Music start up Utopia just announced a round of layoffs, fitting into a much bigger dynamic that may reshape the entertainment landscape. There are many reasons why the coming global recession will be unique, but the one that is most relevant to the digital entertainment sector is that it is going to be the first one since modern consumer tech has been truly mainstream. This matters, not just because of the unchartered territory this reflects, but also because tech companies (even the biggest) operate differently than traditional companies, placing much bigger bets on future growth. A strategy that works well in times of plenty, but that is undergoing rapid re-evaluation in the face of an onrushing recession. Big tech firms are reducing headcount, especially in the bets that plan to make profit in the future, but not yet. Most forms of digital entertainment fall in this bracket. Streaming music and video have long been loss leaders for the tech majors, but can that continue in a recession?
2007 was the year the last recession started and the consumer tech world looked very, very different to today. The first iPhone was not sold until June 2007; Facebook started the year with 14 million users; Netflix launched its streaming service; but Spotify was still a year away from launch; Instagram would not be launched for another three years; and Snapchat for another five. So, when the next recession most likely hits in 2023, it will be the first one in which consumer tech has been mainstream.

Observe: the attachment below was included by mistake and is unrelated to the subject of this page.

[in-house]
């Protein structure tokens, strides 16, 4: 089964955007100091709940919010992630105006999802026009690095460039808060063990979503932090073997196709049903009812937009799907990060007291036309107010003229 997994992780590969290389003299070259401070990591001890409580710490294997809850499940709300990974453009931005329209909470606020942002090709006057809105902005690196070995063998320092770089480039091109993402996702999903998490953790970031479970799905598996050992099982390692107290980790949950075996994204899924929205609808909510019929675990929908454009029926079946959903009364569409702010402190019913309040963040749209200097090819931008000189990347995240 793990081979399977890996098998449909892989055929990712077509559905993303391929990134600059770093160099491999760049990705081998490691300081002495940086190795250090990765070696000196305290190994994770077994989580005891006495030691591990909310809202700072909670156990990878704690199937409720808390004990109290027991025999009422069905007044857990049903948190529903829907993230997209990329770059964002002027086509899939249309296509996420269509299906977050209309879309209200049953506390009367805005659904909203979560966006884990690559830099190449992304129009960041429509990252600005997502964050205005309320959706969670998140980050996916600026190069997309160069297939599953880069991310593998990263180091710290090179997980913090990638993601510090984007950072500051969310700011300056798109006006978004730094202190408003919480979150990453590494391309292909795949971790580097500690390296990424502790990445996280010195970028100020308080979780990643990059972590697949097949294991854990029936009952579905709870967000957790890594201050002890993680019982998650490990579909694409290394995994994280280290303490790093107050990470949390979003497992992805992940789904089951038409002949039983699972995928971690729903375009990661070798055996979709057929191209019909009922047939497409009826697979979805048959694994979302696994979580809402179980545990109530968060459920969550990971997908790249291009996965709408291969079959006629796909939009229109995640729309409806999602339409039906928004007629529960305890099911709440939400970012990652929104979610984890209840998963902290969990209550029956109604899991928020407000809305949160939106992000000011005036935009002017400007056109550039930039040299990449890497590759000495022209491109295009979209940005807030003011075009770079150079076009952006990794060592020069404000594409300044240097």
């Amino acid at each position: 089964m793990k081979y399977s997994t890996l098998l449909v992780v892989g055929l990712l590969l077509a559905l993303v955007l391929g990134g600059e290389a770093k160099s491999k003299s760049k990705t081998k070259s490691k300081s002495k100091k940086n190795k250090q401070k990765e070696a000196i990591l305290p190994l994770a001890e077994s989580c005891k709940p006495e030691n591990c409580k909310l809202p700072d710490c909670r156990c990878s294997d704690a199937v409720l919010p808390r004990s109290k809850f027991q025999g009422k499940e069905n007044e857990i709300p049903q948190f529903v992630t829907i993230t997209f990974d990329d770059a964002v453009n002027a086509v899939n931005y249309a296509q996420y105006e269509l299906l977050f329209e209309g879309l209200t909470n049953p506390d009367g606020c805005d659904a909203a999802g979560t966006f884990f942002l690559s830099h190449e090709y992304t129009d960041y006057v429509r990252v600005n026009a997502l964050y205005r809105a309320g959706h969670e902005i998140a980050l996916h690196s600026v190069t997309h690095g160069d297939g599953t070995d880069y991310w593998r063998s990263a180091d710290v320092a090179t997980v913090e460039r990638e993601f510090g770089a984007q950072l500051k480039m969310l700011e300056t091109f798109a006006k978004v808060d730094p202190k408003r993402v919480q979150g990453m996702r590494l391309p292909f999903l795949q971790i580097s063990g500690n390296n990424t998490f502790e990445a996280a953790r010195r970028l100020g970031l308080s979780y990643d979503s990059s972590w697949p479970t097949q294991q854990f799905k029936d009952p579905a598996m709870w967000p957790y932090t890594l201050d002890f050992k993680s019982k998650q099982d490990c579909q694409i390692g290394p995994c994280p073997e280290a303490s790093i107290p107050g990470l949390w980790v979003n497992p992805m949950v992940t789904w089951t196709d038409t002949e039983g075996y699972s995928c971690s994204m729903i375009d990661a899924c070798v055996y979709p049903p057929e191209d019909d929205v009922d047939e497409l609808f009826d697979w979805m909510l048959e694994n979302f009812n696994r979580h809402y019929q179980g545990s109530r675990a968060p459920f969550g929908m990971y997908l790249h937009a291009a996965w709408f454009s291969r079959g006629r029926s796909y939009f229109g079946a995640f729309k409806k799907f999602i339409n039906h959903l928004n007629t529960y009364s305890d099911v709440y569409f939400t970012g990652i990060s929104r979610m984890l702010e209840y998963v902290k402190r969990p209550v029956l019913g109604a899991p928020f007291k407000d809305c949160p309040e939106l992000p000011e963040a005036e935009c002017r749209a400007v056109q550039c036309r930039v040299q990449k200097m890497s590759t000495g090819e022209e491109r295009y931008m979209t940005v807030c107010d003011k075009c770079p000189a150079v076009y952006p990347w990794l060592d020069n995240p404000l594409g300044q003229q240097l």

All of those companies, and most of the rest that drove the consumer tech revolution, grew fast because they aggressively invested in future potential, rather than wait to fund it organically. It is a mindset that has its origins in the VC world view of: build product and customer base first, worry about profit later. Without that approach, it is probable that the consumer tech sector would not be anywhere near as big and developed as it is now. But the strategy requires the basic premise of next year bringing more growth, otherwise the model falls down. Which is why we are now seeing retractions across big tech. Meta laid off 11,000 employees, many from its VR Labs division; Stripe cut 1,000 jobs because it overexpanded during its lockdown-boom; Apple froze hiring outside of R+D; and 10,00 layoffs look on the cards for Amazon.
Out of all this redundancy mayhem, one particularly interesting figure emerged: Amazon is on track to lose $10 billion a year from its ‘Worldwide Digital’ team, which includes Alexa, Echo, and its streaming businesses. Amazon makes its money from Cloud services and commerce, devices and content are growth categories that it is investing in, both for future growth and because they help its core business. Very similar arguments can be made for Apple’s streaming businesses (video and music) and, at the very least, for YouTube Music and YouTube Premium.
Which raises the question, if the tech majors start reigning in their non-core expenditure, where does this leave streaming? Practically speaking, it is highly unlikely that the tech majors are going to face such difficulties that they will have to think about shuttering their streaming services, but they may well have to trim spending. And if that happens, it is video that is far more exposed than music, because streaming video requires large investments in original content, whereas music rights costs are fixed. All that said, any music rights deals that are up for negotiation with tech majors from this point on will almost certainly see the licensees pushing for reductions anywhere they can find them.